This months Nature Notes also incoporates and update on the Common;
It would seem that the dust has well and truly settled regarding the furore about the Common use as I’ve heard no negative (or positive!) feedback since ﬁrst including the subject last month. So no news is good news in my book and a stroll with the family and pooch on Sunday (4th August) was very pleasantly serene with happy horses and healthy grass re-growing. It was also nice to see that the horses owners have opened a Facebook page on ‘their behalf’ so that regular Common users can familiarise themselves on the animals names and a bit of their history.
Thanks to Phil Males for some lovely shots of Southern Hawker dragonﬂies and to Chris Beadle’s photo of an Elephant Hawkmoth, although sadly the creature had expired unnoticed in a corner of a conservatory.
Roger Rummey reported numerous and noisy hedgehogs in his garden and a number of people have commented about the very loud grunting ‘hogs’ make and for the length of time. Well mating only comes round once or twice a year for hedgehogs so they are going to make the most of it aren’t they??
Terry McAnish was surprised just how many birds have been using the feeders in his garden recently and the three photos he sent, which have been forwarded to ‘Basinga Extra’ www.basinga.org.uk showed a GSW, Nuthatch and no fewer than 10 Blue and one Great Tit occupying the food on offer.
We have myriads of House Sparrows which is good news for what is a declining species. Unfortunately for them a male Sparrowhawk has mapped a ﬂight path from the road, over the side gate, through the feeder area and on to the rear gardens of Belle Vue so there is often a ﬂurry of (mostly) escaping birds as he zones in!
Mink have struck again with a vengeance
Sven Godesen’s riverside haven has for years suffered major waterfowl losses because of these voracious hunters but the ante was upped in a major way when they dispatched two broods of Canada Geese, 10 in total, forcing the pairs of adult birds to ﬂee. A week previously his two large white ‘guard geese’ were also killed although he admits this could have been a fox.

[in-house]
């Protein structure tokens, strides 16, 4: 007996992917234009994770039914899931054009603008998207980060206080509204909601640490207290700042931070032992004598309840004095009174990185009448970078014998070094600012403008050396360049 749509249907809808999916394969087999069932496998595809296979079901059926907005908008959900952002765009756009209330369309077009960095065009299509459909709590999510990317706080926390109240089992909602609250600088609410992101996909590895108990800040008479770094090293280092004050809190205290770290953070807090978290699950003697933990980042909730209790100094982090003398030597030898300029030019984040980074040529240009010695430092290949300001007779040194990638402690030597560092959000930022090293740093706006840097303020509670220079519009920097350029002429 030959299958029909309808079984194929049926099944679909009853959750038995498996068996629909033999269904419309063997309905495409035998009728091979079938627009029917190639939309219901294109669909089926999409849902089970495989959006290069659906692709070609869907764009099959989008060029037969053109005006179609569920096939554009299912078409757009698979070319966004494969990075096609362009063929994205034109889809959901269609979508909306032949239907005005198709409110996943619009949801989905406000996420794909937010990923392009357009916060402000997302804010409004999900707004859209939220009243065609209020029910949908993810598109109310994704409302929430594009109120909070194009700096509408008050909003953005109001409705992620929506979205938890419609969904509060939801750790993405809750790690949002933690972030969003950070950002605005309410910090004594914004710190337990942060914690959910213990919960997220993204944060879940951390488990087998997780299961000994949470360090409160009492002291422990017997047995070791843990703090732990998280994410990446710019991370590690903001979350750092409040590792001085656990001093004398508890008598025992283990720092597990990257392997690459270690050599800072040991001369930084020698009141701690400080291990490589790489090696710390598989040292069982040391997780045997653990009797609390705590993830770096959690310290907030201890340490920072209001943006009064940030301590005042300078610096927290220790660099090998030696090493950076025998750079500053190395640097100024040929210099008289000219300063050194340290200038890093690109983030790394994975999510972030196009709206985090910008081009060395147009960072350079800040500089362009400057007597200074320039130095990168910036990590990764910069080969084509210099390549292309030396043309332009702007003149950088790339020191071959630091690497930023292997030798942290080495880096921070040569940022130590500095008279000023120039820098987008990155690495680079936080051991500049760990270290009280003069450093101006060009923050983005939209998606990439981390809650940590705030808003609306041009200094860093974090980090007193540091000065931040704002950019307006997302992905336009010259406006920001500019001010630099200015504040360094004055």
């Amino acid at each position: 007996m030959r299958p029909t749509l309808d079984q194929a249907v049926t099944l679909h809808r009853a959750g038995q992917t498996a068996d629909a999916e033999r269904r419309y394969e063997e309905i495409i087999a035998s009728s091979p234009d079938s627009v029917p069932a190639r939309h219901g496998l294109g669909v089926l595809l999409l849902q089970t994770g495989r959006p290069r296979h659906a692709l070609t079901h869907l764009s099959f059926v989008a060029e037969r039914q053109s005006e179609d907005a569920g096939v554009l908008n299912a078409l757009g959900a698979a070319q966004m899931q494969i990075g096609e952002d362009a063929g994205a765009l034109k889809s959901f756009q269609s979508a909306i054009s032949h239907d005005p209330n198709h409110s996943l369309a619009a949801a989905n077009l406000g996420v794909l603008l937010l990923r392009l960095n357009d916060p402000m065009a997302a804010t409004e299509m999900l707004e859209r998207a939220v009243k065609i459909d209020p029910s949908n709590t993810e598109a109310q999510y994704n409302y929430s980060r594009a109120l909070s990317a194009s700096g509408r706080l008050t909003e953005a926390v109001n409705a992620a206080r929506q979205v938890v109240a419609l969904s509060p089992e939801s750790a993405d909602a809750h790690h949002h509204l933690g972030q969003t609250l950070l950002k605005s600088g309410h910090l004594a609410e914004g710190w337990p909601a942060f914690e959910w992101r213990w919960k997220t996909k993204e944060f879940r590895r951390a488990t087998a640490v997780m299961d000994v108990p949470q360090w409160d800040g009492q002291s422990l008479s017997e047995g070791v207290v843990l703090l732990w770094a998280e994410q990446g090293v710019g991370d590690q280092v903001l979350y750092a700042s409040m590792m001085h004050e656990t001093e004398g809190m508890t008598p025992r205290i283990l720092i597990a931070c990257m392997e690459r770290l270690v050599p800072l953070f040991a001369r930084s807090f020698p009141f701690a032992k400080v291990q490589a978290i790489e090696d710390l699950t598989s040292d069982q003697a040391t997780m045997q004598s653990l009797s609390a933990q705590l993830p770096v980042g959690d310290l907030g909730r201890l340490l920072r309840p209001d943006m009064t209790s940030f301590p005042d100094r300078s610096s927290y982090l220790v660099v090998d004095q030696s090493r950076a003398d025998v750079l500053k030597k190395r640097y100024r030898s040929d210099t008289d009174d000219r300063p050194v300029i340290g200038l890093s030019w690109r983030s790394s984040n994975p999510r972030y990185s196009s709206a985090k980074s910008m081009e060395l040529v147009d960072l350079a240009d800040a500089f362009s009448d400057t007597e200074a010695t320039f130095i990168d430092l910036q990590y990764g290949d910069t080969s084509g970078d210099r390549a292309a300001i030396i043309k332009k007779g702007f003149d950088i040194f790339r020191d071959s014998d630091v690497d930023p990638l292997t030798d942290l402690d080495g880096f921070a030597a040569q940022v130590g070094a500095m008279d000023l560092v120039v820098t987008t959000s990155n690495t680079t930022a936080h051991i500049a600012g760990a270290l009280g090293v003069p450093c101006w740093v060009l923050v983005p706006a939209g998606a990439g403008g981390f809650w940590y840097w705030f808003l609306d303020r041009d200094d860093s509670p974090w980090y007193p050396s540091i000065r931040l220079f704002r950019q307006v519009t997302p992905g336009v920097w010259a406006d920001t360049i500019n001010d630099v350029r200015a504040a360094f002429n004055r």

We all love bees but when 10,000 settle in ones privet hedge its quite concerning. This event occurred mid July, a big swarm ﬁlling the air before settling around the queen and quietening right down as dusk approached. We contacted local apiarist Penny Jubin and she came round the following day to take a look and to drop them into a large box next to the hedge. As night fell again and the bees had accepted their temporary new home, she shut them up and took them to one of her hives in Pyotts Hill. All exciting stuff to watch and let’s hope they now produce the goods.
My good lady and I enjoyed a cruise to Norway at the end of July and whilst very beautiful scenery and good weather there was a disappointing amount of wildlife/ birdlife to be seen, which may have been purely to do with the time of year. What there were though were loads of Swallows zipping across the lakes and meadows and Painted Lady butterﬂies which were drawn up on the heatwave we had mid July. We even had several on the ship so it’s not hard to see why bugs can easily spread to other countries when they are stowaways.
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